In his final state of the city address Thursday, New York City Mayor Michael Bloomberg announced that people caught with small amounts of marijuana in the city will no longer be subjected to overnight stays in the city's jails, but will merely be taken to the precinct for a desk appearance and then released.
During Bloomberg's 10-year tenure as mayor, more than 400,000 people have been arrested on pot possession charges, nearly 350,000 of them young men of color. That number has begun to decline in recent months as police have modified their practices under pressure.
"We know that there's more we can do to keep New Yorkers, particularly young men, from ending up with a criminal record," Bloomberg said. "Commissioner Kelly and I support Governor Cuomo's proposal to make possession of small amounts of marijuana a violation, rather than a misdemeanor, and we'll work to help him pass it this year. But we won't wait for that to happen," he said.
"Right now, those arrested for possessing small amounts of marijuana are often held in custody overnight. We're changing that. Effective next month, anyone presenting an ID and clearing a warrant check will be released directly from the precinct with a desk appearance ticket to return to court. It's consistent with the law, it's the right thing to do, and it will allow us to target police resources where they're needed most."
Drug reform and civil rights activists said it was a step in the right direction, but a small one.
"Mayor Bloomberg stopped defending the indefensible and now recognizes that we cannot afford to criminalize youth of color for carrying small amounts of marijuana," said Alredo Carrasquillo, a community organizer with VOCAL-NY. "But being 'consistent with the law' means more than just issuing desk appearance tickets instead of putting people in jail. Most people targeted for these arrests only produce marijuana in plain view after being illegally searched during stop, question and frisk encounters with police. Mayor Bloomberg's support for marijuana reform is a step in the right direction but does not solve the fundamental problems with the NYPD's policing strategies."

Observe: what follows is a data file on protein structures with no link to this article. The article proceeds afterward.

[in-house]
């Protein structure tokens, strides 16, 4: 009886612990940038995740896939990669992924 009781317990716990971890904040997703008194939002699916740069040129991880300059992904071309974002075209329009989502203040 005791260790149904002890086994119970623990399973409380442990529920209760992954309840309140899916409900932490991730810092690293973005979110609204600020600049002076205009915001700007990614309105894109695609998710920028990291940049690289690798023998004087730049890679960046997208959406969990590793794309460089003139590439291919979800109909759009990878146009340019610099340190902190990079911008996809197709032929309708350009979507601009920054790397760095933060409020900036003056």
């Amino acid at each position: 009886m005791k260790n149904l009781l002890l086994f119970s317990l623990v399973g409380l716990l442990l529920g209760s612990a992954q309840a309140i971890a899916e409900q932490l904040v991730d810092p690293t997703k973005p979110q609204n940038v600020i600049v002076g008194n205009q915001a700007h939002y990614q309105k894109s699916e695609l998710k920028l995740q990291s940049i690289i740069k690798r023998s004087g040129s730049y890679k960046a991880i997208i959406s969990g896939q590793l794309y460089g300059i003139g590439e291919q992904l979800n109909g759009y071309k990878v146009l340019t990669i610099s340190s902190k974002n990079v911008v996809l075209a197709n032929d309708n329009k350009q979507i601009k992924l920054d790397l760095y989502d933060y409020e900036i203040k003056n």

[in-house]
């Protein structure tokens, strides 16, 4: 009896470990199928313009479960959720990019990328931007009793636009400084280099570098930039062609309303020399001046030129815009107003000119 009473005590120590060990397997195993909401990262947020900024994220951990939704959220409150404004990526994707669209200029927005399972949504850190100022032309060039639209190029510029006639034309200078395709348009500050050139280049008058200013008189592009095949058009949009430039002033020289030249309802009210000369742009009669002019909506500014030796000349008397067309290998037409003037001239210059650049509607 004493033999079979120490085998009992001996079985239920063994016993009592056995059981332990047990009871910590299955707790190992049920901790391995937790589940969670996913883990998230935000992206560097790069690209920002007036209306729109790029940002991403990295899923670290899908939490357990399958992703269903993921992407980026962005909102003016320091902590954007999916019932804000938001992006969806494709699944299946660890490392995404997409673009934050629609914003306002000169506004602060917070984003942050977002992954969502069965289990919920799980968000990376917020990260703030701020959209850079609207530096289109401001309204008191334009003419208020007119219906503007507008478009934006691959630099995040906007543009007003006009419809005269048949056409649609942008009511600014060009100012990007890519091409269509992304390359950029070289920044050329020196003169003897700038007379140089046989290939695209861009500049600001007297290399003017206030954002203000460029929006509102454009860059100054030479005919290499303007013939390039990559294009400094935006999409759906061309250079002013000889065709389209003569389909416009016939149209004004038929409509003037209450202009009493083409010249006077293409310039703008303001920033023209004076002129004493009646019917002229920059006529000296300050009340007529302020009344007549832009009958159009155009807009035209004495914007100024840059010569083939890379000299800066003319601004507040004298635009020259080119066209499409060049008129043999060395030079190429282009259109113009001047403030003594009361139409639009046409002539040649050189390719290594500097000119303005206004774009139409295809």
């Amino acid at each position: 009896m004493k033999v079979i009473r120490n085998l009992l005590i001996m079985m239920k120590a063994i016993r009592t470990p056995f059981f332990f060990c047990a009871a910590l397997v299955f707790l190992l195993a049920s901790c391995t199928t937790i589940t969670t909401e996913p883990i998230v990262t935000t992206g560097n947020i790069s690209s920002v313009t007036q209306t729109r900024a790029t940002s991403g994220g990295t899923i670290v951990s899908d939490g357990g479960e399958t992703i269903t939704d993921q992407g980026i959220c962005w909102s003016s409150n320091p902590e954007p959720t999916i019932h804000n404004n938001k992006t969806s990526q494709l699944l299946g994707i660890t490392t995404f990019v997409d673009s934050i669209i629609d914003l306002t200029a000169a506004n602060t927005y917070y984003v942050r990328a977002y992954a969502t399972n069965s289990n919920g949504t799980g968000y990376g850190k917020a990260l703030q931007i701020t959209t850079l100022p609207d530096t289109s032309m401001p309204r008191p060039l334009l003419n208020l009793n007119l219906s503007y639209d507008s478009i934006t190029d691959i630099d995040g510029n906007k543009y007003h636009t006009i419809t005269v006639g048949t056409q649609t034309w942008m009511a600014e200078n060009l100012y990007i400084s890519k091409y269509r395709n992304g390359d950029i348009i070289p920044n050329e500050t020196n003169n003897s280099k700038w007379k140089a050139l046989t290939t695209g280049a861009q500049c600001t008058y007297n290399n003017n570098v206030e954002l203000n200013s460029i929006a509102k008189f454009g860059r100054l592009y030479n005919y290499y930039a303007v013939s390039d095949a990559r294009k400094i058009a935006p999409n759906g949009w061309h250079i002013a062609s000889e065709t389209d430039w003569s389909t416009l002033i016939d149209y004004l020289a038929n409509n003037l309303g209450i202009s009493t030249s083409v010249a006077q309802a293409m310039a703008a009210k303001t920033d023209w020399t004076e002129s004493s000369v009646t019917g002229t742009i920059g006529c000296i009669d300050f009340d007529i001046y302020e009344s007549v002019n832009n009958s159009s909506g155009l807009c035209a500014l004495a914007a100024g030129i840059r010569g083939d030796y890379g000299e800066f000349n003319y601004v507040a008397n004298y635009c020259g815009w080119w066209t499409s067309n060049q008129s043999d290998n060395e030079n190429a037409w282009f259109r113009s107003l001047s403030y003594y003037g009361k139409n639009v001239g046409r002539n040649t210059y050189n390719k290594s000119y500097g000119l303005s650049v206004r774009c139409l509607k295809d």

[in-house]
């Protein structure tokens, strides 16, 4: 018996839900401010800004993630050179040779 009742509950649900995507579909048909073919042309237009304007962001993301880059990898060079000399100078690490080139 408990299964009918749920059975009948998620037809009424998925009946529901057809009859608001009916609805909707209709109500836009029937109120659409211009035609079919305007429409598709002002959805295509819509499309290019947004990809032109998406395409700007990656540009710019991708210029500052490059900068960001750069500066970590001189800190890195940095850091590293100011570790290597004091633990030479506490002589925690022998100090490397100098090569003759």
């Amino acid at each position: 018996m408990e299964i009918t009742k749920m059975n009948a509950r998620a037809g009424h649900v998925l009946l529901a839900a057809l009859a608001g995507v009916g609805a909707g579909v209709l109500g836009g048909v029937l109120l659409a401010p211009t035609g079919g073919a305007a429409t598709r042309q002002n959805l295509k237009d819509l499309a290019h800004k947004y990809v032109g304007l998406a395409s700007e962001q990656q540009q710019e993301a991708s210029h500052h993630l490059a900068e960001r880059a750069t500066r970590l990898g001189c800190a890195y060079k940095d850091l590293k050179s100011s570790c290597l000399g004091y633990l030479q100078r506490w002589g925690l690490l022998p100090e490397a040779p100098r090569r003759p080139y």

"We agree with the mayor that there's more we can do keep New Yorkers, especially young people of color, from ending up with a criminal record," said Kyung Ji Rhee, the juvenile justice director for the Center for NuLeadership. "For instance, the mayor can direct Commissioner Kelly to immediately cease and desist NYPD’s broken 'stop and frisk' program. We must stop these mass arrests and criminalizing people for simply possessing small amounts of marijuana. And we can get the police out of our schools to end the 'schools to prison' pipeline."
"This new policy is a step in the right direction -- and it's the direct result of the ongoing campaign led by community groups in New York to end these racially biased, unpopular, unjust and expensive arrests," said Gabriel Sayegh, New York state director for the Drug Policy Alliance. "Marijuana possession is the number one arrest in New York City and with this new policy change, tens of thousands of people, mostly young men of color, will no longer be held in jail overnight on for possessing small amounts of marijuana. But the arrests themselves need to end -- period. Now the legislature must act -- immediately -- to pass Gov. Cuomo's marijuana decriminalization bill. Every reasonable New Yorker supports the measure. Reform is long, long overdue."